Today, businesses with a sustainable footprint enjoy a competitive advantage, but this advantage comes from a level commitment that goes way beyond a marketing campaign. Discerning consumers and employees see right through corporate greenwashing, and companies attempting to tackle the issue entirely through marketing reap little long-term return on their efforts.
There are many examples where real sustainability efforts – planned, implemented and monitored – lower capital costs, reduce waste, engage and unite employees and raise investor confidence.
In a recent survey, Odgers Berndtson interviewed 40 APAC leaders of MNCs to understand their sustainability practices, insights and attitudes. We wanted to find out if there is clear impact on business results.
Four themes emerged:
1: The business case for sustainability is a good one
The data shows that the financial bottom line is better in companies with sustainable practices.
2: It’s not just a Western thing
There is huge relevance in Asia.
3: Returns are directly linked to employee engagement
Today, employees look for meaning in their career. Sustainable practices have a real impact on engagement.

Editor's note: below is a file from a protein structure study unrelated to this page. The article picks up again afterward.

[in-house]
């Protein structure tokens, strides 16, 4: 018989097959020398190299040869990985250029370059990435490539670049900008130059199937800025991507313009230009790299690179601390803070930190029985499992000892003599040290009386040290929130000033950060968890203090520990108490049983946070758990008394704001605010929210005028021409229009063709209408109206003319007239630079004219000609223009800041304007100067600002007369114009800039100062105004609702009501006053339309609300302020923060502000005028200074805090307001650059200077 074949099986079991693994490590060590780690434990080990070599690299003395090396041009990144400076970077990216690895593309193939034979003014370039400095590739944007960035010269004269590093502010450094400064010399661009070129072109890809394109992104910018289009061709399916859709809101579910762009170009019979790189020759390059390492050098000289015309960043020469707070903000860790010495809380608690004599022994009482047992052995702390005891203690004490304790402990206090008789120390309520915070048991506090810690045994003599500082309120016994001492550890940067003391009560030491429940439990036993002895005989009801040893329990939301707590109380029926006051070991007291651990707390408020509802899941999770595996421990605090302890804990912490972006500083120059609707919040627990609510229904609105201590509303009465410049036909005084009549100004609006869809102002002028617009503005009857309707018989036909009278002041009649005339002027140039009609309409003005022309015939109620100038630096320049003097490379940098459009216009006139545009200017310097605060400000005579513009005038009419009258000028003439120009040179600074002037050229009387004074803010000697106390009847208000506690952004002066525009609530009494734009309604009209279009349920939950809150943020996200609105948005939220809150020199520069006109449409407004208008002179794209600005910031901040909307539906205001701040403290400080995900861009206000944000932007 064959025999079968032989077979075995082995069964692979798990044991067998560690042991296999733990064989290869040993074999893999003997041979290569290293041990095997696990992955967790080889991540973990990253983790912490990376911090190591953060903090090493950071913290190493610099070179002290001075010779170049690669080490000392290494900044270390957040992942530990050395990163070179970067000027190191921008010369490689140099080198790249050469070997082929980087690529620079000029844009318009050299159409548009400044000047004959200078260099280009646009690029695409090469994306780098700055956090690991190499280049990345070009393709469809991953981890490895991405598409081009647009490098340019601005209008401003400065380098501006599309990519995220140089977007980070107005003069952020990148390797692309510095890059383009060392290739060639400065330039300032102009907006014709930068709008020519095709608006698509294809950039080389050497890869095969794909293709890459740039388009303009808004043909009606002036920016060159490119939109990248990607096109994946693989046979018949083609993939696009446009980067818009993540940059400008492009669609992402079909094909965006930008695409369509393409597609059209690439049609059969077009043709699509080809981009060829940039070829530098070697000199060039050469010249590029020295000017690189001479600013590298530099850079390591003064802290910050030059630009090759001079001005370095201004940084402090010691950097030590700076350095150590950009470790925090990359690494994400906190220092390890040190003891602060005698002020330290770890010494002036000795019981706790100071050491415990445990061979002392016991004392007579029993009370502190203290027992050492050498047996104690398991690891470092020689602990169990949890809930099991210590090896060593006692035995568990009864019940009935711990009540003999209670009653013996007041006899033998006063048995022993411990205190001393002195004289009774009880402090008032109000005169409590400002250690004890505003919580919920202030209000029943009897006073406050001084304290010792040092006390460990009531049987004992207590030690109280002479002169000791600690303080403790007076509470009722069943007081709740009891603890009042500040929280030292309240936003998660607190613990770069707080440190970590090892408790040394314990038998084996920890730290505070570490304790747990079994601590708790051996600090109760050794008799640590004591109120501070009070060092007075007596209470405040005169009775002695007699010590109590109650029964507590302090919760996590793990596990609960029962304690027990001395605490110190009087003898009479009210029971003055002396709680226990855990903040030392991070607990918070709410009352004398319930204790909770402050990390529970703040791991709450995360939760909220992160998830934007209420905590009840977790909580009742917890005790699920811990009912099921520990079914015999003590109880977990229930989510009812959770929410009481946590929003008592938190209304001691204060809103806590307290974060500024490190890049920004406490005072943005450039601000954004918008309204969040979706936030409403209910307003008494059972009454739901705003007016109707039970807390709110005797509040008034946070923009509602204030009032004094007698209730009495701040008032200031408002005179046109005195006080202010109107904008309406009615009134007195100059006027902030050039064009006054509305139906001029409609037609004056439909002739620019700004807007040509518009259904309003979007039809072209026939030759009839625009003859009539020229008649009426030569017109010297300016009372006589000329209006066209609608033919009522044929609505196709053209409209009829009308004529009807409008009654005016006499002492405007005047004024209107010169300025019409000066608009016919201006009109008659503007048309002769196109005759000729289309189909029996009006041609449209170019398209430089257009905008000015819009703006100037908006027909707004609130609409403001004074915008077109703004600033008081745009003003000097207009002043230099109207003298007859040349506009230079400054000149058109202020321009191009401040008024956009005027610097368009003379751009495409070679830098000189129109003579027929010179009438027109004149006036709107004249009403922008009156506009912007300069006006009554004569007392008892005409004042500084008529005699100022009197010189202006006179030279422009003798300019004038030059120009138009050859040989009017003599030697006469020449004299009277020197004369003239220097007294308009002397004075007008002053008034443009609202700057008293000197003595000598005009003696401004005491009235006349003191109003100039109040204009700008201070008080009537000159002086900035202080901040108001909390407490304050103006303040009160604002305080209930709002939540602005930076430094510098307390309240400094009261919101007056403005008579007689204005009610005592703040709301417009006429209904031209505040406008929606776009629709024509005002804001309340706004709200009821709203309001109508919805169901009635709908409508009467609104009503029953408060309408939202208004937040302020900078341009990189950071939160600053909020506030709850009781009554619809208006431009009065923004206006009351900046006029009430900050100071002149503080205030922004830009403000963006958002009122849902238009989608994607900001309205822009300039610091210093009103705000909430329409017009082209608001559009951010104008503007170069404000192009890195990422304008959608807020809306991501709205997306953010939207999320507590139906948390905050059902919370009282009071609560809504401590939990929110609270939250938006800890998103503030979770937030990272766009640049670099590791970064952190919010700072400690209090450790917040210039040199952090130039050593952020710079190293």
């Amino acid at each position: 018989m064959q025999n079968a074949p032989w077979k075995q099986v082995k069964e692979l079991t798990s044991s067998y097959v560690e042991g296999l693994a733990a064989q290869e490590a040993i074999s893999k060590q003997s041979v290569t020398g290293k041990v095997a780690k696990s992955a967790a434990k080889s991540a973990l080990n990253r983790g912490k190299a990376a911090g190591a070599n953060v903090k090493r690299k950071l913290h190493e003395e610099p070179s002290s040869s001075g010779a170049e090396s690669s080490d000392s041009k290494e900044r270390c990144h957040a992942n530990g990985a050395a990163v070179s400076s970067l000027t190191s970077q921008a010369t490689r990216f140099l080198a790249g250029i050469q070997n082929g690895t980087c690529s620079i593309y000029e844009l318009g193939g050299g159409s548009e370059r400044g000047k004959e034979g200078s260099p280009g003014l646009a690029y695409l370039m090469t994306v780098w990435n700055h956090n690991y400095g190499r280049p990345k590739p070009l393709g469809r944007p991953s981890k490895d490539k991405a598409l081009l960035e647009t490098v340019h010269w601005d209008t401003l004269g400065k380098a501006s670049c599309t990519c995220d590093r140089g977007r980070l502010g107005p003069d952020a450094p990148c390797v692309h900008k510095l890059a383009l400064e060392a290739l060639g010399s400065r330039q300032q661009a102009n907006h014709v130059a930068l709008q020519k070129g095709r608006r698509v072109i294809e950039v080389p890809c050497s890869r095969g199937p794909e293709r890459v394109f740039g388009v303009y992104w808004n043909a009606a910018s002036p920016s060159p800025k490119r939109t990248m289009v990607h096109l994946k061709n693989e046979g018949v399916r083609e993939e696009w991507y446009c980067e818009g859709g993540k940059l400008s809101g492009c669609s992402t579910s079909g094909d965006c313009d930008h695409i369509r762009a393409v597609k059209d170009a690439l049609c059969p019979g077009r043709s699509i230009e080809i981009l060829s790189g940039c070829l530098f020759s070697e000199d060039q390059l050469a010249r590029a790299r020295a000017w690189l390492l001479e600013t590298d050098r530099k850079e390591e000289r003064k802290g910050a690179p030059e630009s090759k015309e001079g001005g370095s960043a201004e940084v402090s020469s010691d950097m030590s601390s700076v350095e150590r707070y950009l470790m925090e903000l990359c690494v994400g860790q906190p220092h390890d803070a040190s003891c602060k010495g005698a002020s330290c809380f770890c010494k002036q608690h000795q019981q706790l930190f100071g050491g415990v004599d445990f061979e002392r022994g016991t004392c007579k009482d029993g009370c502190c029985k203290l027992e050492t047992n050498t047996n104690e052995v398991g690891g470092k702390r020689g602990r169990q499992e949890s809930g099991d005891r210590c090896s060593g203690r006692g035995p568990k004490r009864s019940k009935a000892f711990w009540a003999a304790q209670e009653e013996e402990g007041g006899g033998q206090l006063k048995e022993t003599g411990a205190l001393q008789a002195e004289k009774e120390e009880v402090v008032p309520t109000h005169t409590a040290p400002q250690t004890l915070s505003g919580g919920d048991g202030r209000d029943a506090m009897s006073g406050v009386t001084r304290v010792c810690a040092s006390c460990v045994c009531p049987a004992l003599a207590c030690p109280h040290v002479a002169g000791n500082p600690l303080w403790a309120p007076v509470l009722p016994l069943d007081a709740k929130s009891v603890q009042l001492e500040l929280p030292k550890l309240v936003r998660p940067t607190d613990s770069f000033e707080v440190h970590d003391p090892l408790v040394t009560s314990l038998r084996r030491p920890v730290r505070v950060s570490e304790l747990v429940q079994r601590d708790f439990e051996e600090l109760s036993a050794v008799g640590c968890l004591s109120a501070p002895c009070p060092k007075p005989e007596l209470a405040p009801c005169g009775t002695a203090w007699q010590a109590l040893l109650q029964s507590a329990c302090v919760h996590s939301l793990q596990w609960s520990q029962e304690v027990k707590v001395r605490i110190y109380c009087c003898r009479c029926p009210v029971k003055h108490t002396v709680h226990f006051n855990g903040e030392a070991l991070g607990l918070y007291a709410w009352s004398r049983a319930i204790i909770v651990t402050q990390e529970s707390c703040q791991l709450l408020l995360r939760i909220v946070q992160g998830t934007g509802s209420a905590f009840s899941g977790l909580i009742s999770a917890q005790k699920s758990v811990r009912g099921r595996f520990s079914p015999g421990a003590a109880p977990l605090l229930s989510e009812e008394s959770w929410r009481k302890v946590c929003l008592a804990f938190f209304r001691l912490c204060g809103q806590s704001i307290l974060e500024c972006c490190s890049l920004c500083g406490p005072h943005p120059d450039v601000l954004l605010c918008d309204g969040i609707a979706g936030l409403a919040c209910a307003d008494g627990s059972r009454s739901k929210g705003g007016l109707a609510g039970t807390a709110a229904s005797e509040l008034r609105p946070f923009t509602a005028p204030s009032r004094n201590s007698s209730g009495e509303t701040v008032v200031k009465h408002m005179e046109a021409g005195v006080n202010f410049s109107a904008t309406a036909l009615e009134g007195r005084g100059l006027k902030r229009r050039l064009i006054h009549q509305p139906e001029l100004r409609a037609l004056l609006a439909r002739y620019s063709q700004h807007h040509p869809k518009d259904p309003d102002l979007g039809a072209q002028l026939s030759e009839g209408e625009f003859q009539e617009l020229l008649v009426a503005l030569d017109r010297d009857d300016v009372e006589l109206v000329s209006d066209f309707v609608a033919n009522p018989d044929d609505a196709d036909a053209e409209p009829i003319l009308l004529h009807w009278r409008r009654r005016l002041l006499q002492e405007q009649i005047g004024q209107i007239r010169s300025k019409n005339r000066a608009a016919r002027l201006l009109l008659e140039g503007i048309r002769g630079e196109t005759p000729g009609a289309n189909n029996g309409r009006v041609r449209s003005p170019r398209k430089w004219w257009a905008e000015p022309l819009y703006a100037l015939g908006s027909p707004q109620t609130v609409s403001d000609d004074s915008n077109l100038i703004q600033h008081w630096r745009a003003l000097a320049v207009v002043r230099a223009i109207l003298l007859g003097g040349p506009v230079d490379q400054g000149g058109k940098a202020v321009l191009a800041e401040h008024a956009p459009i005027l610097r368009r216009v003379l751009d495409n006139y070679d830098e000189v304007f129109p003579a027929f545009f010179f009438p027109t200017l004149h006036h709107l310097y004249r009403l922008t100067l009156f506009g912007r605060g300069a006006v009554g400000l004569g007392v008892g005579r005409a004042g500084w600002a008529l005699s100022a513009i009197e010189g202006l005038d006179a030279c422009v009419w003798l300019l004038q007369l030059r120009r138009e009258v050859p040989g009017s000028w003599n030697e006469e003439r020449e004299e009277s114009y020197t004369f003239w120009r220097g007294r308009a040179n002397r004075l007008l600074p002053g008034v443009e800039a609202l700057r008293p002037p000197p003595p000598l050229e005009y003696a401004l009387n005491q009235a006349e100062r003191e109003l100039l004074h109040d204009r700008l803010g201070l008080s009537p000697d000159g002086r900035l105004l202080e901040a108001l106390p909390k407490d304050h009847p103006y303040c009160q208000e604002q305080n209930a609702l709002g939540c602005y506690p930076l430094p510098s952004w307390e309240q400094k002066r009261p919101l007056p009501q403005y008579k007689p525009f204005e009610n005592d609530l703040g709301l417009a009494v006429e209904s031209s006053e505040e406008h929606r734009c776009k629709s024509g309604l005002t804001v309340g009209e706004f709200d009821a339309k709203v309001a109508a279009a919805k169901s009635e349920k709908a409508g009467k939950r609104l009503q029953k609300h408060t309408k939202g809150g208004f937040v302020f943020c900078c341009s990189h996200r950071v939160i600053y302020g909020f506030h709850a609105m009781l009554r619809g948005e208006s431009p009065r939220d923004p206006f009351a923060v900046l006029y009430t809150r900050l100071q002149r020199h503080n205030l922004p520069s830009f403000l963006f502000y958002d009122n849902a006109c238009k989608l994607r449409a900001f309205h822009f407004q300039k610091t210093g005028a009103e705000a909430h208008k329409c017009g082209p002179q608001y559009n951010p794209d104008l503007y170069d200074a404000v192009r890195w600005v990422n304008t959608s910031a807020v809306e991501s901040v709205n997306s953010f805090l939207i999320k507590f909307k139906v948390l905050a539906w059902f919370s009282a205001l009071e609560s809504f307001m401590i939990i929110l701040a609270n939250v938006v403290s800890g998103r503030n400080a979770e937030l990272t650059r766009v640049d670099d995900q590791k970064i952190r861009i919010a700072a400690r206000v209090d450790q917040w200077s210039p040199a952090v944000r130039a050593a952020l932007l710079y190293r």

4: It attracts talent
Directly linked to engaging employees is engaging with potential employees.
The bottom line is that for many businesses, a commitment to sustainable practices has a direct link to long term financial performance. Beyond this though, there is a much greater awareness of environmental issues amongst the general population, which translates to customers and employees. Can any business afford to ignore this?
"Corporate social responsibility is a hard-edged business decision. Not because it is a nice thing to do or because people are forcing us to do it ... because it is good for our business."
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By Paul Butterworth MNI, Global Head of the Maritime & Shipping Practice at Odgers Berndtson